To William Vans Murray
Mount Vernon 10th Augt 1798
I doubt not, but that you have already set me down as an unprofitable correspondent, and with too much truth perhaps; but not with as much culpability on my part, as appearances may indicate.
I have written you several letters, and having put one or two for Mr Dandridge under your covers, without receiving any acknowledgment of them, the presumption is, that they have fallen into other hands.1 Nothing however was contained in either of them that could entitle them to the honor of a place in the Beaureaus of France; to which several of my private letters, it seems, have found a passage. and but for the impropriety of such conduct, and the deprivation, & invasion of anothers right, all might go; as I write nor say nothing I wish to conceal from that nation; My Politics being streight, and my views undisguised towards it, & all others.
In examining my file of unanswered letters, I find two of yours, dated the 9th of October & 1st of November among them. In acknowledging the receipt of which, permit me to thank you for the interesting communications which are detailed therein; and to express a wish, that in your moments of leisure, you would favor me with a continuation of matters so satisfactory to be informed of.
I should have wrote oftner to you, if, in retirement, I had found matter sufficient for amusement: but revolving days producing similar scenes of domestic & rural occurrences—none interesting except to those who were engaged in them; knowing that all things of public concern, together with the Gazettes of different complexions were regularly transmitted to you, from the proper Department; and knowing also that you had friends near the fountain of Intelligence who were in the habit of corresponding with you, I conceived that details of the latter kind, from me, might be less correct and at best but second hand information, & therefore avoided giving you the trouble to receive it.
But new, and unexpected scenes opening upon us, and all my plans of retirement likely to be marred by the Domineering spirit and boundless ambition of a Nation whose Turpitude have set all obligations divine and human, at naught—may in time to come enable me to communicate some things more interesting than are to be found within the circle of my present perambulations. In doing which I shall always feel pleasure.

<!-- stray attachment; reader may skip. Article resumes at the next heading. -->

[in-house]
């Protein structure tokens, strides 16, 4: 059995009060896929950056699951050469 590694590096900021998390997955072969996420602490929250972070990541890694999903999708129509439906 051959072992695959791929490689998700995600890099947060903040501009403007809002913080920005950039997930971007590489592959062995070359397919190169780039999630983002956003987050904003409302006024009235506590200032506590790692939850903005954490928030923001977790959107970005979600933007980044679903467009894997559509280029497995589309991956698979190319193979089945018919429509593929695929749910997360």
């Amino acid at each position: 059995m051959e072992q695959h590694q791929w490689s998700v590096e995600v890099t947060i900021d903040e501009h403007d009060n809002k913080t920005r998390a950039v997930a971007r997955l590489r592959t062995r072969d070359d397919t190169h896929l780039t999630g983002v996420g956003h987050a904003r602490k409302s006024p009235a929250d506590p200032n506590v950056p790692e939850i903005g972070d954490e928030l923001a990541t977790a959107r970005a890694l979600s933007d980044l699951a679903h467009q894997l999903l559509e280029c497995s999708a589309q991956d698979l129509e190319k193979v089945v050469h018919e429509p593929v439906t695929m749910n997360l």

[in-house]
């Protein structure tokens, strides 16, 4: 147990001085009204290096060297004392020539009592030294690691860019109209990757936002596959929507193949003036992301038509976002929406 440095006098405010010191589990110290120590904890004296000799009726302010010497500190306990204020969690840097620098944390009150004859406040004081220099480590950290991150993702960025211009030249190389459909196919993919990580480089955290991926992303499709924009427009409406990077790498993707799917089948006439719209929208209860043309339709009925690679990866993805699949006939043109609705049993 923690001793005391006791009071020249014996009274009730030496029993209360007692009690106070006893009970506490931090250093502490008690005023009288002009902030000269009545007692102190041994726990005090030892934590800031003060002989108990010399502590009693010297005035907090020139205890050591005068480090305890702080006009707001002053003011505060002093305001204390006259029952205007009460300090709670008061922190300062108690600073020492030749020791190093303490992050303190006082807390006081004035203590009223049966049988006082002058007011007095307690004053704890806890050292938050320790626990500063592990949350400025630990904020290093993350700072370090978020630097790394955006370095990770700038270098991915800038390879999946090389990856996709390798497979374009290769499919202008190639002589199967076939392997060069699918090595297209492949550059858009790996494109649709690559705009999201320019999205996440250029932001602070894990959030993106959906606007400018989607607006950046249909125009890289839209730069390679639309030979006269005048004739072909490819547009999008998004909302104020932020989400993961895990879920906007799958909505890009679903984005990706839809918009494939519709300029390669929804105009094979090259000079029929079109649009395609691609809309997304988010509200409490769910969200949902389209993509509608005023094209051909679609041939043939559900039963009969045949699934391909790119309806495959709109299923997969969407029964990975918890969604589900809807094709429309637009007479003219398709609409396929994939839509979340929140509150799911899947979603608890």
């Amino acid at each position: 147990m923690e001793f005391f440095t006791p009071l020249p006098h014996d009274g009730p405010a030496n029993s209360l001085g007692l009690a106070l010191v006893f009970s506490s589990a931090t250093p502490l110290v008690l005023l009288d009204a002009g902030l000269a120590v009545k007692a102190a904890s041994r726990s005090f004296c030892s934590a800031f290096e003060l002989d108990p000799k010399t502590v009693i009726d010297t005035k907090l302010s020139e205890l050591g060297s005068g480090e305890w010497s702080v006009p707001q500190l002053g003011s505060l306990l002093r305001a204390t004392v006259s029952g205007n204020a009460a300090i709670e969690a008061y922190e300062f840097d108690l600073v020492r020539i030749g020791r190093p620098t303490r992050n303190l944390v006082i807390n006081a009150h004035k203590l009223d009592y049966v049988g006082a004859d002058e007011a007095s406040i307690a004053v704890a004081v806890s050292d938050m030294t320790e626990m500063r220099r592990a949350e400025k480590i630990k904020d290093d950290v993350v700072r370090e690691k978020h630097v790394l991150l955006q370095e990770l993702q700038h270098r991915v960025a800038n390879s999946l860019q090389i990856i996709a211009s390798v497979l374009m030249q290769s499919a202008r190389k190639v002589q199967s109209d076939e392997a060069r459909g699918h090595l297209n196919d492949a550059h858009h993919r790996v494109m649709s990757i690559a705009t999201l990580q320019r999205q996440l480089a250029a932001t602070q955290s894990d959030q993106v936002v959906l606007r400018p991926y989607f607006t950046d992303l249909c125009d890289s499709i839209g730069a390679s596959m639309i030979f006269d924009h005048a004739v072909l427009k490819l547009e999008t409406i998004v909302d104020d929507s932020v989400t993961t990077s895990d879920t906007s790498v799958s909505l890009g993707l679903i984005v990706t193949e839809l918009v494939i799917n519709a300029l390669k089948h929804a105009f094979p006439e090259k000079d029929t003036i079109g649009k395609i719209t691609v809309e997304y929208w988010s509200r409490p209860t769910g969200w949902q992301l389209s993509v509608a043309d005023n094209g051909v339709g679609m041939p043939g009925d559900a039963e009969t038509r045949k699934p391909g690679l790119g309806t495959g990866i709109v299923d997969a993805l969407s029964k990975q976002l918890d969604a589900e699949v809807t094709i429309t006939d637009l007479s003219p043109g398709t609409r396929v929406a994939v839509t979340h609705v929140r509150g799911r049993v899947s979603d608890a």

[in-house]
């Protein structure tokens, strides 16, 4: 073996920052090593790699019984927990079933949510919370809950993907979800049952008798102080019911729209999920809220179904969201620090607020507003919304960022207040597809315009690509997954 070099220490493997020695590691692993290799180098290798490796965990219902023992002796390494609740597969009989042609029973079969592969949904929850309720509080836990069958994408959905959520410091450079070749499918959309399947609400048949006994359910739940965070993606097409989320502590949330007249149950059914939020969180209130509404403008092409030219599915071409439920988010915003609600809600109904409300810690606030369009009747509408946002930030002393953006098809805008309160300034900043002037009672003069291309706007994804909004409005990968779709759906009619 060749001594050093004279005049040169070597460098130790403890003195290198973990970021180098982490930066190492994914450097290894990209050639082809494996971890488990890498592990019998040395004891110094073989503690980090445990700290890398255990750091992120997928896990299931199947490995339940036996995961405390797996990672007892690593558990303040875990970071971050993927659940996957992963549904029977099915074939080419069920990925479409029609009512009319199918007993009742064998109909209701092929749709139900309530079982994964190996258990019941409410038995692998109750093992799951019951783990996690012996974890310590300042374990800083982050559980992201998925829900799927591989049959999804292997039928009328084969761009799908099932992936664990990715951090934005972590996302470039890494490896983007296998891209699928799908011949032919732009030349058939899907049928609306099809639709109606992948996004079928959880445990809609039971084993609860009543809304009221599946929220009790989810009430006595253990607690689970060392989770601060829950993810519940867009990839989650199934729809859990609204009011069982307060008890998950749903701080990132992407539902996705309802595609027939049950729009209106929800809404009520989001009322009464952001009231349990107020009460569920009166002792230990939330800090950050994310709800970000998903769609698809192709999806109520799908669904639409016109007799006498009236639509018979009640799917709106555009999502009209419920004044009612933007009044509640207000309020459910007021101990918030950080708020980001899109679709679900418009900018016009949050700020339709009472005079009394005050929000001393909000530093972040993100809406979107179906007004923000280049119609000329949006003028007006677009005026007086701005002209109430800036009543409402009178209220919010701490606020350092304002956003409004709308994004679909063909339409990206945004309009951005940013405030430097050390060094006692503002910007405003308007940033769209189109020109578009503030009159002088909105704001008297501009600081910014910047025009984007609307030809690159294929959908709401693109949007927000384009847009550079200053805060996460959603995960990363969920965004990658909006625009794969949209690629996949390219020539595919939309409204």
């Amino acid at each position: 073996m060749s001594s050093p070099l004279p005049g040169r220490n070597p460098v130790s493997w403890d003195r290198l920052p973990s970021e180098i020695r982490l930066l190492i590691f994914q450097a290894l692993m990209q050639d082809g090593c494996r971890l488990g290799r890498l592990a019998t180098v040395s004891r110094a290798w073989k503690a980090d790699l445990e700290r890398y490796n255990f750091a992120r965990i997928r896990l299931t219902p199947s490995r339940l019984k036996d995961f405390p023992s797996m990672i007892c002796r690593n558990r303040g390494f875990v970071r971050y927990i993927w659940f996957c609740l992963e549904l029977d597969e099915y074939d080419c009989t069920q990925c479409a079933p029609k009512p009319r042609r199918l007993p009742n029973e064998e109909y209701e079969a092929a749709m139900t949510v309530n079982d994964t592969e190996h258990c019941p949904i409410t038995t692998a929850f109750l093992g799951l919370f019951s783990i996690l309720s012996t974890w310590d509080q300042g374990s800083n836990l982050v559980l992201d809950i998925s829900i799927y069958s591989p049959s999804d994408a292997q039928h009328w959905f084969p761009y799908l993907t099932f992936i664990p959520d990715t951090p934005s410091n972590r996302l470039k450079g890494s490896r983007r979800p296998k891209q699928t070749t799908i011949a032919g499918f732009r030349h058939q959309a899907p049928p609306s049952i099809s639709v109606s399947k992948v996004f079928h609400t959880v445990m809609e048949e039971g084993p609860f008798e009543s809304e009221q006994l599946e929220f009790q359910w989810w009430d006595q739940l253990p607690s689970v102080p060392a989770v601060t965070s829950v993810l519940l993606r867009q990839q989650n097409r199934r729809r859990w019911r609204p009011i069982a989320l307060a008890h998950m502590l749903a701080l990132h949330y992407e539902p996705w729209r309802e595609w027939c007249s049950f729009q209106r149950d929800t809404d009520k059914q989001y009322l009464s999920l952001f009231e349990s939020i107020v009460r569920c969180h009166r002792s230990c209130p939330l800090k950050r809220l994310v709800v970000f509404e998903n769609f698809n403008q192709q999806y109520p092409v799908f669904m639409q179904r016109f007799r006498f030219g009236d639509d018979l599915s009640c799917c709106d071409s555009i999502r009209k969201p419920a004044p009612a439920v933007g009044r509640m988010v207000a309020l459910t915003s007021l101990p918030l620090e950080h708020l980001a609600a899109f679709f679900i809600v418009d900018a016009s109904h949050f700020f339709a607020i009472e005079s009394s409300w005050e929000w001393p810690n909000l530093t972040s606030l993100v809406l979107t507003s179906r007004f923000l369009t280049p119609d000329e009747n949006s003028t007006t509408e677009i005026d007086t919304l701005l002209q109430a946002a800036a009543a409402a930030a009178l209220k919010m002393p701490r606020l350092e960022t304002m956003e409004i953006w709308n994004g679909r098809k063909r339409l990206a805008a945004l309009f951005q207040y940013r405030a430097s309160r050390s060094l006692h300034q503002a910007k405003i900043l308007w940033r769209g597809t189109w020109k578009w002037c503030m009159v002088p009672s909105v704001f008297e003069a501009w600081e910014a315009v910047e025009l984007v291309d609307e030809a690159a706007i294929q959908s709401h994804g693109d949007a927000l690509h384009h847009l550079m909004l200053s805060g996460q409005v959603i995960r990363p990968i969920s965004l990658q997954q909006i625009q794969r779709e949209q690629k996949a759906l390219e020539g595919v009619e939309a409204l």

Little did I expect, when my valadictory address was presented to the People of the United States, that any event would occur in my day, that could draw me from the peaceful walks and tranquil shades of Mount Vernon; where I had fondly hoped to spend the remnant of a life, worn down with public cares, in ruminating on the variegated scenes through which I have passed—and in the contemplation of others which are yet in embrio.
I will hope however, that when the Despots of France find how much they have mistaken the American character—and how much they have been deceived by their partisans among us, that their senses will return to them, and an appeal to Arms for the purpose of repelling an Invasion, at least, will be rendered unnecessary. To be prepared for them, however, is the most certain, & perhaps the least expensive mode of averting the evil. Neither they, nor there abetters here, expected I believe, that such a spirit would be roused as the occasion has manifested, amongst all classes of our Citizens—except the leaders of opposition—upon their obtaining correct statements of the treatment they have received from their good and magnanimous Allies. The difficulty under which they will find themselves, lyes in treading back their steps. But Envoy Logan may be sent to help them out of it; or, which is to the full as likely, to direct them in another course to obtain the same end.
Present me, if you please, to Mrs Murray; in which Mrs Washington & Miss Custis unite, as they do to yourself, & in remembrance to Mr Dandridge. and be assured of the sincere regard & esteem of—Dear Sir Your Most Obedt & Affecte Hble Servt
ALS (marked duplicate), DLC: William Vans Murray Papers; ALS (letterpress copy), DLC:GW; LB, DLC:GW. This is docketed “Recd 21 April 1799.”
1. The only known letter from GW to Murray written after Murray arrived in Europe in June 1797 is dated 3 Dec. 1797. GW at that time acknowledged the receipt of three letters from Murray.